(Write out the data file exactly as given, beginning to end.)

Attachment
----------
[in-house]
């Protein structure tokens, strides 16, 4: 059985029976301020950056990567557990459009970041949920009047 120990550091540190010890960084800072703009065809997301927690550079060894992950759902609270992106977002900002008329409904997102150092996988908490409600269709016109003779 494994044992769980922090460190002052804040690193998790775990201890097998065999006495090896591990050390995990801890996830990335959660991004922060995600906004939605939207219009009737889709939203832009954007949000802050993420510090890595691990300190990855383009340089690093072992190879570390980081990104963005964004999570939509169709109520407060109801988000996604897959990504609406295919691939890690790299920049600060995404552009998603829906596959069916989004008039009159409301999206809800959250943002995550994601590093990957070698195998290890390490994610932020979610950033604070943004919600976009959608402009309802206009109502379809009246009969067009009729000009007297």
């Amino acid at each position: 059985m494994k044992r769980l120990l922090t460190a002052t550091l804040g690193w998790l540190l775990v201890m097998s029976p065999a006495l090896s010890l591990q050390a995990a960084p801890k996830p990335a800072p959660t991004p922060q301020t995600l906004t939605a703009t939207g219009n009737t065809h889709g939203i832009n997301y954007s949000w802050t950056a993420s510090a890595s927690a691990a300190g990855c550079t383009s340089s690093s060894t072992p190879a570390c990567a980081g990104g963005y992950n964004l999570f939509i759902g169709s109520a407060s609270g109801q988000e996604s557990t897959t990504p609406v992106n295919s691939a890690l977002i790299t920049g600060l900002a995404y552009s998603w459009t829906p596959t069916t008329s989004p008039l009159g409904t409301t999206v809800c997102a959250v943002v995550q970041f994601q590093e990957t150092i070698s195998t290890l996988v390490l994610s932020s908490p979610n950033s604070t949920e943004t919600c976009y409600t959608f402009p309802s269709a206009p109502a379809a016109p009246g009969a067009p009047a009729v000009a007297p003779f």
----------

[in-house]
């Protein structure tokens, strides 16, 4: 059985029976301020950056990567557990459009970041949920009047 120990550091540190010890960084800072703009065809997301927690550079060894992950759902609270992106977002900002008329409904997102150092996988908490409600269709016109003779 494994044992769980922090460190002052804040690193998790775990201890097998065999006495090896591990050390995990801890996830990335959660991004922060995600906004939605939207219009009737889709939203832009954007949000802050993420510090890595691990300190990855383009340089690093072992190879570390980081990104963005964004999570939509169709109520407060109801988000996604897959990504609406295919691939890690790299920049600060995404552009998603829906596959069916989004008039009159409301999206809800959250943002995550994601590093990957070698195998290890390490994610932020979610950033604070943004919600976009959608402009309802206009109502379809009246009969067009009729000009007297």
């Amino acid at each position: 059985m494994k044992r769980l120990l922090t460190a002052t550091l804040g690193w998790l540190l775990v201890m097998s029976p065999a006495l090896s010890l591990q050390a995990a960084p801890k996830p990335a800072p959660t991004p922060q301020t995600l906004t939605a703009t939207g219009n009737t065809h889709g939203i832009n997301y954007s949000w802050t950056a993420s510090a890595s927690a691990a300190g990855c550079t383009s340089s690093s060894t072992p190879a570390c990567a980081g990104g963005y992950n964004l999570f939509i759902g169709s109520a407060s609270g109801q988000e996604s557990t897959t990504p609406v992106n295919s691939a890690l977002i790299t920049g600060l900002a995404y552009s998603w459009t829906p596959t069916t008329s989004p008039l009159g409904t409301t999206v809800c997102a959250v943002v995550q970041f994601q590093e990957t150092i070698s195998t290890l996988v390490l994610s932020s908490p979610n950033s604070t949920e943004t919600c976009y409600t959608f402009p309802s269709a206009p109502a379809a016109p009246g009969a067009p009047a009729v000009a007297p003779f």